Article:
Oxygen sensor replacement

I've been driving my 89 Chevy S Blazer without knowing they need an oxygen sensor every couple thousand miles. Ah, well.
4.3 engine. I finally found the sensor on the passenger side of the engine,
between spark plugs 2 and 4. Truck was bought about 120,000 miles and presently has 265,000 miles. Might be time for a replacement sensor.
Question: Is it better to change the sensor on a cold engine, or on a hot engine? And any practical tips from someone has done one?
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Christopher A. Young
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but should be changed at about 50,000 or 75,000 miles. Do it on a cold engine because it's much kinder to your hands and arms (no burns). The threads on the sensor are already coated wirh anti-seize so just remove the old one and install the new one. Also, DO NOT overtighten the sensor (if you do, you may strip the threads in the manifold or exhaust pipe).
%%%%%%%%%%%%%%%%%%%%%%%%%%%%%%%%%%%%%%%%%% There are two classes of pedestrians in these days of reckless motor traffic - the quick and the dead. ~ Lord Dewar 1933 ~
Climbing into a hot car is like buckling on a pistol. It is the great equalizer. ~ Henry G. Felsen 1964 ~
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Any clue where the oxy sensor is? I thought I found it on the side of the motor between spark plulgs 2 and 4, but that's more likely a coolant sensor. I've looked all up and down, and can't find the silly thing.
The problem is that the truck has 265,000 miles on it (4.3 engine) and runs rough and stalls at idle when cold. Maybe I should give more information?
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exhaust pipe connects to the manifold. Try looking on the driver's side but your vehicle may have it on either the driver's side, passenger side or both (some vehicles / engines use two O2 sensors). I'm not certain about the number of sensors or exact location but you'll probably find it easier and quicker if you look from underneath the vehicle. Just follow the exhaust up to the engine and it's gonna be on there somewhere.
%%%%%%%%%%%%%%%%%%%%%%%%%%%%%%%%%%%%%%%%%% There are two classes of pedestrians in these days of reckless motor traffic - the quick and the dead. ~ Lord Dewar 1933 ~
Climbing into a hot car is like buckling on a pistol. It is the great equalizer. ~ Henry G. Felsen 1964 ~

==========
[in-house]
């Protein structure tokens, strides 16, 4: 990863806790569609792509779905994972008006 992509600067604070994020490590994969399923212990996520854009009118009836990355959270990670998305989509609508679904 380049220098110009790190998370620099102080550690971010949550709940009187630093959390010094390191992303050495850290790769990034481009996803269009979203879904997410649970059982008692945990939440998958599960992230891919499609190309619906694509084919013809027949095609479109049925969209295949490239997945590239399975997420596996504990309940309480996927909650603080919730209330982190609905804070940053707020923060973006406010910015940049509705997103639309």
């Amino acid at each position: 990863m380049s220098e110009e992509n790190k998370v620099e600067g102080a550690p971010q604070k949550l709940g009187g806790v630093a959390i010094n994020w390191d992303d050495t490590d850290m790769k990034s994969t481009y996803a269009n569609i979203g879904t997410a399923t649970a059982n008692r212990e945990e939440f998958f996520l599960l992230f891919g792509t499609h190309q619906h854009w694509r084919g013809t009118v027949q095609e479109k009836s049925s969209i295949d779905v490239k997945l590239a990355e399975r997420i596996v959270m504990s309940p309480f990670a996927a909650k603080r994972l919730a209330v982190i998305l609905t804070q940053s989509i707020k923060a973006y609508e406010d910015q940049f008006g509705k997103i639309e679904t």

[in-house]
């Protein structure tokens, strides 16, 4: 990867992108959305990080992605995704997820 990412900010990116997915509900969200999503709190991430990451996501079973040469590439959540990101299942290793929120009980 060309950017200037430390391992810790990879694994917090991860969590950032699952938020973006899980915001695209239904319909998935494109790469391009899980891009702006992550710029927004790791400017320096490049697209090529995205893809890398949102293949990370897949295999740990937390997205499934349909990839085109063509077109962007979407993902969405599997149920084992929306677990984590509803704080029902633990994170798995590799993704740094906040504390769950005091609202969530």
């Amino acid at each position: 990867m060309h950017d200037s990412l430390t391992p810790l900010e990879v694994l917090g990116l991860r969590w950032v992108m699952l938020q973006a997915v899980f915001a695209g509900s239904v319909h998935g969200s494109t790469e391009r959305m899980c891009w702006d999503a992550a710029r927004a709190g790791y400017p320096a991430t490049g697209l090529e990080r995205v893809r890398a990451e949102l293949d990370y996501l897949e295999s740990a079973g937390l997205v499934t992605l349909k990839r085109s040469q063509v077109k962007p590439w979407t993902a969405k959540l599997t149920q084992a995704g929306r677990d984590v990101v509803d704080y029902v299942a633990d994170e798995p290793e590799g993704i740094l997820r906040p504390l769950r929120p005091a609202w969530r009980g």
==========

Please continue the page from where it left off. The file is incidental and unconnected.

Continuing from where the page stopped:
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I looked, and a fellow from the auto parts place looked. The 89 is a transition year. Throttle port injection, so it's neither up (carb) nor down (cylidner injection).
The Haynes book said that under "runs rough at cold idle" to look for vacuum leaks, tighten down the sorta-carb and then PCV valve. And maybe EGR. I got the PCV at the auto parts today $2.99, and the parts guy showed me the EGR, which is not as much a PIA as a steering pump. Or an alternator bracket. Done both of those this year.
Hint: If you neglect to replace the small half inch long bolt on the back of your alternator, you will spend four hours or so replacing the broken alternator bracket. Yes, I know the Dodges you have worked on all your life don't have a back bolt. But Chevys do. DAMHIKT.
Thanks ever so much for the wisdom.
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I would actually do it on a 'slightly warm' engine, or use a torch to heat the area of the sensor. Doing it stone cold could damage the threads.
On this vehicle the sensor is located in the exhaust pipe beside the transmission.
Steve

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Odds are it's not the oxygen sensor.
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You might want to check your EGR valve, that sounds more like your problem than O2 sensor at least that's what mine was doing.

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Another online mechanic suggested EGR. Are they a total pain to change out? What's the process t here for changing one?
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Seems to be two rusty bolts, and a vacuum tube. Anyone else correct me, or share some wisdom I'm missing?
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